Beneficiaries should not repay their NSFAS loans

2016-02-24 19:25

When Higher Education and Training Minister Nzimande joked about launching a #StudentsMustFall movement, many criticised him for being insensitive to the plight of students. But few pointed out that students have been falling for years hence the #FeesMustFall protests.

The Treasury once complained that money spent on NSFAS was not producing the desired outcomes. This was due to low graduation rate. It is estimated that of the two thirds of NSFAS beneficiaries not currently enrolled at institutions of higher learning, around 28% have actually completed their qualifications.

The cold hard reality is that these students have been failed by the institutions established to help them. They went to university with big dreams. That one day they too would walk at Great Hall in their graduation gear to collect their qualifications. But because we have a system that is designed to ensure fewer made it, they find themselves drowning in debt with no qualifications.

The research commissioned by NSFAS suggested that some of them go back to universities to complete their qualifications. But this is limited since academic programme rules may require you to repeat a subject that you have already passed if it was done 5 years ago. So the options for a dropout to go back to academia are limited.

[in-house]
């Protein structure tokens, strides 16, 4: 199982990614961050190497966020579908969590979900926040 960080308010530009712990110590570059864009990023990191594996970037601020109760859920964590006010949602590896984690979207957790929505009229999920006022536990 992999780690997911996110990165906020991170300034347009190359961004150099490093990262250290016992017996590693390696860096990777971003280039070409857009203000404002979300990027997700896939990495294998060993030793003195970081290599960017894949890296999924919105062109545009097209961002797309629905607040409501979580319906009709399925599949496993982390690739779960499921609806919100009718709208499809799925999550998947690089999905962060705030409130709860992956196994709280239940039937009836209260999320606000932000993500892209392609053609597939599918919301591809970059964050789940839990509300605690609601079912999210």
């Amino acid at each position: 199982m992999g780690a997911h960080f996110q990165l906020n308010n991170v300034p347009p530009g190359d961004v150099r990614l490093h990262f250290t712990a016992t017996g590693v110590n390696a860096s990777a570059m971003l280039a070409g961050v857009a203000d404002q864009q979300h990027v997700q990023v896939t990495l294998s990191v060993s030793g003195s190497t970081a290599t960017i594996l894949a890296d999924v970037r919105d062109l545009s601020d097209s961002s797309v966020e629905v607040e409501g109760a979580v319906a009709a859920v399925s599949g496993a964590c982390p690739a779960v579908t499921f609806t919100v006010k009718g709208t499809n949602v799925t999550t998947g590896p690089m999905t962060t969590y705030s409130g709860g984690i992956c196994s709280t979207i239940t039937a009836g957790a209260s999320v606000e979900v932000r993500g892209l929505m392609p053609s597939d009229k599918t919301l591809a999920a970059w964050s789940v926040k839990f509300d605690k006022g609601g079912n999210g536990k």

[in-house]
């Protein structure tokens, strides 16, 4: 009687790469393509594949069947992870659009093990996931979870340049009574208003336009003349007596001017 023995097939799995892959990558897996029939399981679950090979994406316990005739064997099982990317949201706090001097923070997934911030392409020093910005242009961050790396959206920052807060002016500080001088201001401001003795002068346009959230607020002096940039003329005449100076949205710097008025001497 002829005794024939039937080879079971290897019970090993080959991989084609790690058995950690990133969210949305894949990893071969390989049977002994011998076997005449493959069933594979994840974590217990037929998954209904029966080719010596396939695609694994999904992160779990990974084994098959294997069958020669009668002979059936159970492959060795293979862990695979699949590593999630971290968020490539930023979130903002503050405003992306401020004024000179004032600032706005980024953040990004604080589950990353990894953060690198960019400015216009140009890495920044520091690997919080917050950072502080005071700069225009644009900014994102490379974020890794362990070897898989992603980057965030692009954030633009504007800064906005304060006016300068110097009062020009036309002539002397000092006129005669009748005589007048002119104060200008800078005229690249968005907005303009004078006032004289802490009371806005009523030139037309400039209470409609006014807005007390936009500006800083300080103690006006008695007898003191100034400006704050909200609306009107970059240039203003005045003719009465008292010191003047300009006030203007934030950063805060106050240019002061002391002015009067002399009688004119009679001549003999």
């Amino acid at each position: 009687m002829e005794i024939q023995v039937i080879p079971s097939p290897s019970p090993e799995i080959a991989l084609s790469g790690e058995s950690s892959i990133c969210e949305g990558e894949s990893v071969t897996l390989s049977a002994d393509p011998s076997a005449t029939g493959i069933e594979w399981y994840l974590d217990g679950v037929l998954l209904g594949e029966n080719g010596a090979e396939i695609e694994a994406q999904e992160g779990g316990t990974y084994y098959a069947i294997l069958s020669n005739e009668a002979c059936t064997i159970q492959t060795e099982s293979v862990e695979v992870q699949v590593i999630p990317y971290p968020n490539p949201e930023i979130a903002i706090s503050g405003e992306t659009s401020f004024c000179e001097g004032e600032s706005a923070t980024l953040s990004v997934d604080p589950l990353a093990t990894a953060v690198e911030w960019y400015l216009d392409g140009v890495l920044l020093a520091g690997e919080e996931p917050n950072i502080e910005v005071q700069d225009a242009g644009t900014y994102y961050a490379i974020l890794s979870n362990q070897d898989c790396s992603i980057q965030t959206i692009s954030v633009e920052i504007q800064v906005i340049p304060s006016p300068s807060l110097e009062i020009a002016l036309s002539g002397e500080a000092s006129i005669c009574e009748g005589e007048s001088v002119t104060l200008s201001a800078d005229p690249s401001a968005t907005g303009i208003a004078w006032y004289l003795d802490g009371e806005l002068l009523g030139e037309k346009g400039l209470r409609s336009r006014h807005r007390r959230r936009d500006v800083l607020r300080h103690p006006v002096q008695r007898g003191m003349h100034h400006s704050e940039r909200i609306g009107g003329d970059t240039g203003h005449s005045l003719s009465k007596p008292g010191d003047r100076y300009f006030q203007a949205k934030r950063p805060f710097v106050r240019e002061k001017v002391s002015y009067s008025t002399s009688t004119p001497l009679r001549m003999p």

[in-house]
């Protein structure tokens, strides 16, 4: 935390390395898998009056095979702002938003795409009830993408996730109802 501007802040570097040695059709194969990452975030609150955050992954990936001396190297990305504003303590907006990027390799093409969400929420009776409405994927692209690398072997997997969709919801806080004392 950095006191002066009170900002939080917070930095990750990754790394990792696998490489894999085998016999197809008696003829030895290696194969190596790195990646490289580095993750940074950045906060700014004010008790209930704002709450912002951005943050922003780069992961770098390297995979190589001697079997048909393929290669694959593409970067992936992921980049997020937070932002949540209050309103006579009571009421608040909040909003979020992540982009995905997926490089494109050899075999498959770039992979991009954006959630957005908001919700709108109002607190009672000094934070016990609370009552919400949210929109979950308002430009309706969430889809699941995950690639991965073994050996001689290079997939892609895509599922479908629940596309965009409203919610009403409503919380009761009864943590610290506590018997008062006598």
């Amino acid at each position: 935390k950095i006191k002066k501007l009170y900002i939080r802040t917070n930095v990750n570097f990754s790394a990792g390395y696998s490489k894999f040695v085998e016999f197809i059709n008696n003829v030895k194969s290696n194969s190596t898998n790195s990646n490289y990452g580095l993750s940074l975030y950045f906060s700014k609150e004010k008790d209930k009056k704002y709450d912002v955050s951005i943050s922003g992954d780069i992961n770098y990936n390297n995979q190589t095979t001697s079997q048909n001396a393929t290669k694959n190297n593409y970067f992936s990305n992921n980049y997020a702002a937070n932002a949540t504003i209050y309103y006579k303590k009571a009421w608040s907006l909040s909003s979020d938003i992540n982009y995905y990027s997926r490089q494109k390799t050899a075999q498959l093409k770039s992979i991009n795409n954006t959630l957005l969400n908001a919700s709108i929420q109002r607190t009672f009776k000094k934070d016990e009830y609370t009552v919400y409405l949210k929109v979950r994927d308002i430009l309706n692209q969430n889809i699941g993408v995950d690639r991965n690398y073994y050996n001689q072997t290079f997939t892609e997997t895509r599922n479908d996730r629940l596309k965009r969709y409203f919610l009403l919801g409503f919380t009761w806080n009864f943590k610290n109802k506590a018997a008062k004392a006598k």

See when you get that NSFAS loan for the first time, in theory for some, it comes with a textbooks, food, accommodation or travel allowance. When you have to reapply the following year, the institution expects you to meet a certain average mark. This used to be 50% but has gone up to 55- 65% in most institutions.

This means that a poor student who had benefited from NSFAS in the previous academic year may qualify for re-admission to study, pass all their subjects, and still fail to qualify for a NSFAS loan depending on their average mark. Dr Venicia McGhie has spent a considerable time studying students who do not have English as a home/1st language. Over the years, this group of students has warranted interventions from universities to help prepare them for academia. Because secondary schooling does not do a good job.

Dr McGhie would tell you a long list of challenges these first year students face. The bottom line is that the current funding model consider such challenges. It was designed for the student who has a particular mark, not a poor student who fails or just passes or average student. The increase in the mark to qualify for NSFAS was a reaction to funding shortfall so that there would be fewer students qualifying for NSFAS loans.

Those who do not get it may dropout or fail the academic year altogether since they do not enjoy that financial support but are expected to pass, and if they pass, improve their mark without textbooks and other support that would have been provided by NSFAS. Other funding models will usually fund the student from first year to graduation. So when you are given funding, it is for the entire duration of your studies. This ensures that your job as a student is to study, pass, and complete the programme.

Withdrawing financial support contributes to the low completion rate. Once you've been pushed out of the system without a qualification but a mountain of debt, paying back the loan is a bitter pill to swallow. Especially if you had  qualified for re-admission but had to dropout due to lack of funding.